Lore accompanies many Italian recipes. The stories aren’t always credible, but they are often entertaining. Take the supposed history surrounding this rich chocolate torte: It is said to have originated on the island of Capri in 1920, and was, apparently, a complete accident.
A chef named Carmine di Fiore was (allegedly) cooking for three associates of infamous gangster Al Capone. While mixing the ingredients for an almond cake, Chef Carmine neglected to add flour to the batter of ground almonds, butter, bittersweet chocolate, sugar, and eggs. It wasn’t until the torte was already in the oven that he realized his mistake. As luck would have it, the dessert turned out beautifully—crispy on the outside from whipped egg whites, and rich and dense on the inside from the chocolate and ground almonds. It was (apparently) a bit hit with the trio of crooks.
The popularity of Torta Caprese seems to have multiplied in the last several decades. There is a recipe for it in Arthur Schwarts’s book “Naples At Table,” (1998) in which the author notes that “despite its identification with Capri, this cake can be seen in almost every bakery window in Campania…” However, there’s no mention of it in any of my older Italian cookbooks, including my 60+ -year-old copy of Ada Boni’s “Il Talismano della Felicita” and Fernanda Gossetti’s exhaustive “I Dolci Della Cucina Regionale Italiana.” Gossetti does have a recipe for “Torta Nera,” a Venetian cake that sounds almost exactly the same, except with cocoa taking the place of the bittersweet chocolate. (More recent iterations of Torta Nera call for walnuts rather than almonds.)
In any case, Torta Caprese is much beloved and here to stay. There are many (many) variations, some with more nuts than chocolate, some more dense than airy, some with liqueur, and some that add a pinch of baking powder to assist leavening. My version here is a true torte, in that it contains no artificial leavening; it relies on almond flour, chocolate and butter for richness, and the air beaten separately into the egg yolks and whites for lightness. Best of all, you don’t have to be a crook to enjoy it.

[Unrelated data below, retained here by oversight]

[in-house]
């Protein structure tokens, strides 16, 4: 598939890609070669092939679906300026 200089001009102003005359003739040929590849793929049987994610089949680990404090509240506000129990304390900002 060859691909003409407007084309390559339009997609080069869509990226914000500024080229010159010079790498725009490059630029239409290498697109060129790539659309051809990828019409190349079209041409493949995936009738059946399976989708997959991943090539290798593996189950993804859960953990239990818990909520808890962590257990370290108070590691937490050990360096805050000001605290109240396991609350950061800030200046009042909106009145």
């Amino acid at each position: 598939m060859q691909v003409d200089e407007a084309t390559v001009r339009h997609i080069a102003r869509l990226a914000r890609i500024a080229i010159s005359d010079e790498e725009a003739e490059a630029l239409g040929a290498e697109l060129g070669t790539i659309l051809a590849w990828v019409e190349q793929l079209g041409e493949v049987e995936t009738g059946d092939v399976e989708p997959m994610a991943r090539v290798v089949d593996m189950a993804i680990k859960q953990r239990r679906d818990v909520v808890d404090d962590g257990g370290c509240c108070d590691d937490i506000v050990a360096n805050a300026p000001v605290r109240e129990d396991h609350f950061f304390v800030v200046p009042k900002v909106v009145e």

Makes one 9-inch torte, serving 8 to 10
1. Butter and flour a 9-inch (24-cm) springform pan. Heat the oven to 350° F (180° C).
2. Bring a small pot of water to a simmer. Place the cut-up butter and bittersweet chocolate in a bowl and set it over the pot, making sure the bottom of the bowl does not touch the water. Let the mixture melt, stirring to combine. Remove from the heat as soon as it is melted and let it cool briefly.
3. In a large bowl, whisk the egg yolks with 3/4 cup (150 g) sugar until light and creamy (I use a hand-held mixer). Beat in the coffee or liqueur, vanilla extract, and salt. Gradually whisk in the cooled chocolate mixture; then fold in the almond flour.
4. Using a stand mixer or hand-held mixer with clean beaters, beat the egg whites until foamy. With the mixer running, slowly pour in the remaining 1/4 cup (50 g) sugar and whip until the whites are glossy and hold firm peaks when the beaters are lifted. With a wide spatula, fold 1/3 of the whites into the chocolate mixture; then gently fold in the rest, using a scooping and folding motion.
5. Pour the batter into the prepared pan and slide it into the oven. Bake for 30 to 35 minutes, or until just set and the top is firm, with some cracks (use a cake tester or toothpick to test for doneness; it should come out nearly clean, with just a few cake crumbs or batter on it).
6. Let the torte cool on a rack for 5 minutes; it will deflate a bit and the cracks will become more prominent. Run a spatula around the interior edge and carefully remove the outer ring. Let the cake cool completely before serving. (Since this torte is delicate, I don’t recommend inverting it to remove the bottom of the springform pan.)
7. To serve, place the cake on a decorative plate and dust with confectioners’ sugar. Slice into wedges and top each serving with a dollop of freshly whipped cream.
NOTE: Almond flour is available in most supermarkets. For this recipe, you can use either almond flour, which is made from blanched (peeled) almonds, or almond meal, made from unpeeled almonds, though I prefer the cleaner taste of the blanched nuts. If you can’t find almond flour or meal, pulse 100 g blanched almonds in a food processor until finely ground. Don’t over-process or the oils from the nuts will be released and you’ll end up with a clumpy mixture.